An even more insidious problem is where windows fails to assign a unique drive letter to different devices. I have a USB card reader that I can’t use at work because windows tries to assign it a sequence of drive letters (one for each type of card slot). When some of those drive letters clash with already assigned drive letters, that card slot is unusable. There is no work around for this. It is common for windows to try to assign drive letters to USB devices which are already taken by network shares.

OSX avoids all these problems by using volume labels to identify drives. This allows me to keep my iPhoto Library on a removable HD and transfer it between my 2 Macs. My card reader only shows up when I actually have a card in the device, so there is no hunting around to find the drive letter for the card.

The second problem is the Taskbar. The Taskbar comes to us from Windows 95, and is a great way of switching between about 4 programs. Back then people were grateful to be able to run more that 2 programs without the OS crashing. Any more than 4 and the taskbar is a mess. Even with a wide-screen monitor it’s not really much better.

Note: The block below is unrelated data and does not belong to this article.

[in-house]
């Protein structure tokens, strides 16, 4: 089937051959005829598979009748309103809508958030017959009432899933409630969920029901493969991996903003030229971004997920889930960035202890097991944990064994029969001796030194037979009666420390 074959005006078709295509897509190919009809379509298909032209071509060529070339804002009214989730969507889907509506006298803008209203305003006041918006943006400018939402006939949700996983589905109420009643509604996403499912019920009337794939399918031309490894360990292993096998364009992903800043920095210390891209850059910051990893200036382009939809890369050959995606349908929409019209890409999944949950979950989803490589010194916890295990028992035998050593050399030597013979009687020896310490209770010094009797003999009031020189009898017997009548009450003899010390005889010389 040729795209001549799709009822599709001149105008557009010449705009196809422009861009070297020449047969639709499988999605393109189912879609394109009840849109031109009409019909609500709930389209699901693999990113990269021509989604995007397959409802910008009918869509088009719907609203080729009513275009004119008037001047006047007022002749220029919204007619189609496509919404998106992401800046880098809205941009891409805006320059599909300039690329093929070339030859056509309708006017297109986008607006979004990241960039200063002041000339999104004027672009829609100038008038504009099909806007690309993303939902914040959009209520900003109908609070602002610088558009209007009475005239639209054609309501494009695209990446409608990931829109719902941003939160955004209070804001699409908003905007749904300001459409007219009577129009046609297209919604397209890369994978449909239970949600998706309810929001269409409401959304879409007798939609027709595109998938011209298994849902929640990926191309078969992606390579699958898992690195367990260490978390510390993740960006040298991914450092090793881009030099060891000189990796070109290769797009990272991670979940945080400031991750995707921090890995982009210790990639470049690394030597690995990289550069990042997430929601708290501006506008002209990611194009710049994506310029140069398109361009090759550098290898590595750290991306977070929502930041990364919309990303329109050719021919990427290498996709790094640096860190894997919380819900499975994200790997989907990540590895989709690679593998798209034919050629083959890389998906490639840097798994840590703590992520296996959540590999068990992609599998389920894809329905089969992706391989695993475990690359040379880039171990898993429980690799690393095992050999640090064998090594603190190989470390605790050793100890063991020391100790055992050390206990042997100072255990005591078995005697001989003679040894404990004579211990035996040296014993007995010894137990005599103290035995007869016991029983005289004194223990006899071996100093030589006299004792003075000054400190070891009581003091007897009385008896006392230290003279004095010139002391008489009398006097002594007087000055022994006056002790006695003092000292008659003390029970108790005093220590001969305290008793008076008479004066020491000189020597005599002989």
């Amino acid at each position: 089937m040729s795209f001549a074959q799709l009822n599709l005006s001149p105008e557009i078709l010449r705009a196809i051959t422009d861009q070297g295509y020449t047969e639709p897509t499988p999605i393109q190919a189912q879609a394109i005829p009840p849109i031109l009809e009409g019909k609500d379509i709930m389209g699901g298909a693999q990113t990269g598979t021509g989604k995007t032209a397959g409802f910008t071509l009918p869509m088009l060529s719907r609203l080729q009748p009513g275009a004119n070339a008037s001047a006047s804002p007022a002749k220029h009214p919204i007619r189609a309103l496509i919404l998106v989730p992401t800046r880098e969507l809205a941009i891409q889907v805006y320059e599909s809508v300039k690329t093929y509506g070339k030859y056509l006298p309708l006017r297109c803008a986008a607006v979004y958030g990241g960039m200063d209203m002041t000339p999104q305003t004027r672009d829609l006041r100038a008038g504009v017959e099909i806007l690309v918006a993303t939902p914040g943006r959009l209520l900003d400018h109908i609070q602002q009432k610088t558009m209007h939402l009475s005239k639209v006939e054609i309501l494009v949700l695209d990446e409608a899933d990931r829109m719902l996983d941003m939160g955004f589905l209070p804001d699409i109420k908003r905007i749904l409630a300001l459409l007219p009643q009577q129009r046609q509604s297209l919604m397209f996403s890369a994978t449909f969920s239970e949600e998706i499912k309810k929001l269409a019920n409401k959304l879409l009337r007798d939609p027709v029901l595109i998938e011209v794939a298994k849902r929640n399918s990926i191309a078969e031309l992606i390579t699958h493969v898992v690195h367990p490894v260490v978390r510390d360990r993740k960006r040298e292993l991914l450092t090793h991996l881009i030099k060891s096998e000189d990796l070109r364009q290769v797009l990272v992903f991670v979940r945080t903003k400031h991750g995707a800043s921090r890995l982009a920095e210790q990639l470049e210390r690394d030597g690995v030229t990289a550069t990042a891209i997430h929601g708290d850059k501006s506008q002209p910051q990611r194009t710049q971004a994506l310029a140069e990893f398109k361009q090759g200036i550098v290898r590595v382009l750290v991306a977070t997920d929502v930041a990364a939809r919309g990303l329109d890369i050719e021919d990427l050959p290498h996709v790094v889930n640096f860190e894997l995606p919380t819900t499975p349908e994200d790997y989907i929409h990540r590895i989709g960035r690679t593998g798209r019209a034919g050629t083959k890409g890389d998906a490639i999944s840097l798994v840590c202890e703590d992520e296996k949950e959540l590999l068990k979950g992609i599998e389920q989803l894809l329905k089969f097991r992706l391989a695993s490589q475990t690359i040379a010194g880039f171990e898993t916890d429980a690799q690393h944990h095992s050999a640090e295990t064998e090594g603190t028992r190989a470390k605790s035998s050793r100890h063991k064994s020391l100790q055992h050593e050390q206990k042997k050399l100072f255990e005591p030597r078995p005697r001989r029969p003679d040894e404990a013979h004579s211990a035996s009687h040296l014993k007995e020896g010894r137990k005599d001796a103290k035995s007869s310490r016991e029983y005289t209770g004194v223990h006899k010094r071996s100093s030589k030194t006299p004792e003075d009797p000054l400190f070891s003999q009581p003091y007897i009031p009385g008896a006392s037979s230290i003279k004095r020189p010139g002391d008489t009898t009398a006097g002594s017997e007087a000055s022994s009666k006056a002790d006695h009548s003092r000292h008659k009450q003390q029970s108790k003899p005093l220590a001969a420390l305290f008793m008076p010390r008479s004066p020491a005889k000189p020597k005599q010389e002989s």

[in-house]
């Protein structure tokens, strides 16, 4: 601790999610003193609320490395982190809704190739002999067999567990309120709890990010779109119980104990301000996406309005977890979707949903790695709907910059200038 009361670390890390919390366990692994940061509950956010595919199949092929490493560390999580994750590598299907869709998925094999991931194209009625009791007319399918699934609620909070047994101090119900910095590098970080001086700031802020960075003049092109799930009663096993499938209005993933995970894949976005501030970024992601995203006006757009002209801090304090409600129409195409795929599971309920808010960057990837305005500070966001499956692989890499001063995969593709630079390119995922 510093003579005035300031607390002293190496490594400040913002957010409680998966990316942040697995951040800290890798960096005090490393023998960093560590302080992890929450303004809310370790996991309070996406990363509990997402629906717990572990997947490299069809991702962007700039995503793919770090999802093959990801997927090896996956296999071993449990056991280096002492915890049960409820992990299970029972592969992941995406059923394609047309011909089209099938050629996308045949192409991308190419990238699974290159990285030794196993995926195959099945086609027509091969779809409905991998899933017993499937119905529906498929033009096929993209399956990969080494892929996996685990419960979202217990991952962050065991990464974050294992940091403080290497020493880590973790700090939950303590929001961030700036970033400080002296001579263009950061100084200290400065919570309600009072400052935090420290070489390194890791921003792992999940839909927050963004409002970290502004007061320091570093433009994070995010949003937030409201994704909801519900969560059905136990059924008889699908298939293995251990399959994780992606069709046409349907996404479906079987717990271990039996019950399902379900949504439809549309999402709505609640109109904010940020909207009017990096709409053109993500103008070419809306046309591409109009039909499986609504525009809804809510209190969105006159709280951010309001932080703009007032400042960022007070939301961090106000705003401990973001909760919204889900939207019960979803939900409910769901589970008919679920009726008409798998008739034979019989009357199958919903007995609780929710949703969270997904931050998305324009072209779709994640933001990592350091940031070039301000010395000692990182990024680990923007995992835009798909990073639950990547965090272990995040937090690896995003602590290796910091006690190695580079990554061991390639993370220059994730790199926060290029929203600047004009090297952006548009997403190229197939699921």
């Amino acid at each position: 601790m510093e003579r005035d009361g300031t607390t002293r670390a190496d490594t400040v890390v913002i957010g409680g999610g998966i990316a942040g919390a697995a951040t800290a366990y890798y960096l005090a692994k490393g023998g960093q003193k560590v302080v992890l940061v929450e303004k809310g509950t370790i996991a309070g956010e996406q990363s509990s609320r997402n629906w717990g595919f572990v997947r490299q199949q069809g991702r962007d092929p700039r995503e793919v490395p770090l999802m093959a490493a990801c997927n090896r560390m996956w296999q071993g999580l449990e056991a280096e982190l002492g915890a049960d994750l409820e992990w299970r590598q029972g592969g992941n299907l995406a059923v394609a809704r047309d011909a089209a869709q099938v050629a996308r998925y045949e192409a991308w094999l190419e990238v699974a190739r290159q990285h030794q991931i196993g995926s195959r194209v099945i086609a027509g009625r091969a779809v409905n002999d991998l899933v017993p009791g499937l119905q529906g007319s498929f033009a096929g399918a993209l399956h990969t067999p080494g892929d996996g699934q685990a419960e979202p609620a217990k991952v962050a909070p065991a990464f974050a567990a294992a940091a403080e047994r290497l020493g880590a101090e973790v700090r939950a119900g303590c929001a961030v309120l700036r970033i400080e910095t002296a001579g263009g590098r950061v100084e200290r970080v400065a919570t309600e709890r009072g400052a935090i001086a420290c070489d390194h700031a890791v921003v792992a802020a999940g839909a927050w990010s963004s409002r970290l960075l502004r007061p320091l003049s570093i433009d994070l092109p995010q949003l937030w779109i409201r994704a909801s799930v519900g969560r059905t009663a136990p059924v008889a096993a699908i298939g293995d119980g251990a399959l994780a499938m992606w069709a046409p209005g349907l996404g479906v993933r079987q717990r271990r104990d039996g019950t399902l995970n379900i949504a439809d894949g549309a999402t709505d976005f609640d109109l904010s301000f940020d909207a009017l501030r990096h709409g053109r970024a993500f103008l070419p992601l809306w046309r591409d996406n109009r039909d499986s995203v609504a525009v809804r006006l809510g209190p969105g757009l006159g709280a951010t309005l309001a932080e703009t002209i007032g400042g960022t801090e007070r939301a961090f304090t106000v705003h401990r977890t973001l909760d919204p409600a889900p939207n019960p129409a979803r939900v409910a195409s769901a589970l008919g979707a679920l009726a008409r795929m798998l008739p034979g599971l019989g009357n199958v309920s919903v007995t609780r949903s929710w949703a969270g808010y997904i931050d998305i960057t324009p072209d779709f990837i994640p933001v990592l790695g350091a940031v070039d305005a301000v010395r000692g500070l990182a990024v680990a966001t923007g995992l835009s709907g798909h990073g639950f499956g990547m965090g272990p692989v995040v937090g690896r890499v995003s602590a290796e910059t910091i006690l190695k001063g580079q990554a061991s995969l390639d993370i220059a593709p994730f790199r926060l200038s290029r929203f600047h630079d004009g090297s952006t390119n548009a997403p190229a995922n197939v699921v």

You can re-configure the bar to give you 2 rows. This is the first thing I do when I use a Windows PC. But it’s still a mess. Microsoft tried to fix this in XP by allowing you to ‘Group Similar Taskbar Buttons’. This is just adding frustration to injury.

Is it any wonder that so many programs offer some method of hiding their presence from the Taskbar by only showing up as a System Tray Icon next to the clock.

OSX has the Dock and it has Expose.

The Dock is great because the user knows where a certain program is. If they want to run Firefox (for example) they click on the Firefox icon. If they have minimized or hidden Firefox and want to get it back, guess where they click – the Firefox icon. If it’s running, OSX is sensible enough to bring the program to the front. If it’s not, OSX launches it. This is next-generation thinking. The user doesn’t have to worry about whether a program is running or not and act differently.

Expose is even better. A user can choose a window by looking at all windows and choosing the one they want. It’s a natural, human way to work. Vista tries to provide a thumbnail view of running programs in three different ways, none of which are as useful as Expose. They could have just ripped off Expose. They should have.

Posted in Opinion, OSX, PC, Vista | Leave a Comment »